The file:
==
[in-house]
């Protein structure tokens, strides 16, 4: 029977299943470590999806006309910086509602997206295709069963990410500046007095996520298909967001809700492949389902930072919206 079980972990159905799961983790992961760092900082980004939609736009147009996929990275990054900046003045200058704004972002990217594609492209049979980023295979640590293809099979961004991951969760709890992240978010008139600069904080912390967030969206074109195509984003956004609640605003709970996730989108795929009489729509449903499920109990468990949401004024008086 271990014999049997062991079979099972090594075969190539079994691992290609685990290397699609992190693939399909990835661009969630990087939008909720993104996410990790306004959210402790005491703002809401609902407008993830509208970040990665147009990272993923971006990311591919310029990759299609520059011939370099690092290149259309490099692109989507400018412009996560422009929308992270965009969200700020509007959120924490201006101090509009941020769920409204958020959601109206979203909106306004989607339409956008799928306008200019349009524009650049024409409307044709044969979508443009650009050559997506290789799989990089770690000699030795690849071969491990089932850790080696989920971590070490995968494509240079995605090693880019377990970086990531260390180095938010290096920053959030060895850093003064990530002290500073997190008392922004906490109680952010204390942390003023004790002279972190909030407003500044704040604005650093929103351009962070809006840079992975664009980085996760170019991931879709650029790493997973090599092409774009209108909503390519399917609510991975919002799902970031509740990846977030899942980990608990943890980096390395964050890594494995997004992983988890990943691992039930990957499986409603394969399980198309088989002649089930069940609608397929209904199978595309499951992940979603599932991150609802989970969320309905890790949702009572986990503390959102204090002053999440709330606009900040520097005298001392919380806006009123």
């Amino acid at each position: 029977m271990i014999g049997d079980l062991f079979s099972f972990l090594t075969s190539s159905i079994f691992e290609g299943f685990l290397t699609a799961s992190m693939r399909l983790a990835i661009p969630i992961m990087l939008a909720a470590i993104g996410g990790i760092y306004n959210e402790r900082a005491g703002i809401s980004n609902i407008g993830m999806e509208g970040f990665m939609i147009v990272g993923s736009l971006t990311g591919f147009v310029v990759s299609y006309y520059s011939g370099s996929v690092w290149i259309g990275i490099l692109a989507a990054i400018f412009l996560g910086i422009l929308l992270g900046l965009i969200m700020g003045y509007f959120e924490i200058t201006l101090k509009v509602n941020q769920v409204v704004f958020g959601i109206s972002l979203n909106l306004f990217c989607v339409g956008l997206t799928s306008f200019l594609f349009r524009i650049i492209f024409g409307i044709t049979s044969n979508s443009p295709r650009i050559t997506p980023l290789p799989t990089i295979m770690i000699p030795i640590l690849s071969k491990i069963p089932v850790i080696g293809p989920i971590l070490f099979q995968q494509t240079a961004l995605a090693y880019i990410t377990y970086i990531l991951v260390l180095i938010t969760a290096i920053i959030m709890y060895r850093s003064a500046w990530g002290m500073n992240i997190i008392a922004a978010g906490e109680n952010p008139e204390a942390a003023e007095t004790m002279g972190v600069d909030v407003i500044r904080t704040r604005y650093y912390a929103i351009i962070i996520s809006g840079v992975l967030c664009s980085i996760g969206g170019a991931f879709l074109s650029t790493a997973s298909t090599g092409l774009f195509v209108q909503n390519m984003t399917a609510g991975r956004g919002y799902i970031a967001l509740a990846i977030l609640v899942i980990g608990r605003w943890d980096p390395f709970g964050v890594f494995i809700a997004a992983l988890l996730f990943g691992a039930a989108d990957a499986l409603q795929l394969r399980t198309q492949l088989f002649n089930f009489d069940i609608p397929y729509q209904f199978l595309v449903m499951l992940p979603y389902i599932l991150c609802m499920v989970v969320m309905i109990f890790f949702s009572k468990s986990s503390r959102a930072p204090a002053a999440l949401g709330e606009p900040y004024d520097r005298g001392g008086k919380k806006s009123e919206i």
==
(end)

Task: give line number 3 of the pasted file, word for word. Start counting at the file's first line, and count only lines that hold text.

């Amino acid at each position: 029977m271990i014999g049997d079980l062991f079979s099972f972990l090594t075969s190539s159905i079994f691992e290609g299943f685990l290397t699609a799961s992190m693939r399909l983790a990835i661009p969630i992961m990087l939008a909720a470590i993104g996410g990790i760092y306004n959210e402790r900082a005491g703002i809401s980004n609902i407008g993830m999806e509208g970040f990665m939609i147009v990272g993923s736009l971006t990311g591919f147009v310029v990759s299609y006309y520059s011939g370099s996929v690092w290149i259309g990275i490099l692109a989507a990054i400018f412009l996560g910086i422009l929308l992270g900046l965009i969200m700020g003045y509007f959120e924490i200058t201006l101090k509009v509602n941020q769920v409204v704004f958020g959601i109206s972002l979203n909106l306004f990217c989607v339409g956008l997206t799928s306008f200019l594609f349009r524009i650049i492209f024409g409307i044709t049979s044969n979508s443009p295709r650009i050559t997506p980023l290789p799989t990089i295979m770690i000699p030795i640590l690849s071969k491990i069963p089932v850790i080696g293809p989920i971590l070490f099979q995968q494509t240079a961004l995605a090693y880019i990410t377990y970086i990531l991951v260390l180095i938010t969760a290096i920053i959030m709890y060895r850093s003064a500046w990530g002290m500073n992240i997190i008392a922004a978010g906490e109680n952010p008139e204390a942390a003023e007095t004790m002279g972190v600069d909030v407003i500044r904080t704040r604005y650093y912390a929103i351009i962070i996520s809006g840079v992975l967030c664009s980085i996760g969206g170019a991931f879709l074109s650029t790493a997973s298909t090599g092409l774009f195509v209108q909503n390519m984003t399917a609510g991975r956004g919002y799902i970031a967001l509740a990846i977030l609640v899942i980990g608990r605003w943890d980096p390395f709970g964050v890594f494995i809700a997004a992983l988890l996730f990943g691992a039930a989108d990957a499986l409603q795929l394969r399980t198309q492949l088989f002649n089930f009489d069940i609608p397929y729509q209904f199978l595309v449903m499951l992940p979603y389902i599932l991150c609802m499920v989970v969320m309905i109990f890790f949702s009572k468990s986990s503390r959102a930072p204090a002053a999440l949401g709330e606009p900040y004024d520097r005298g001392g008086k919380k806006s009123e919206i």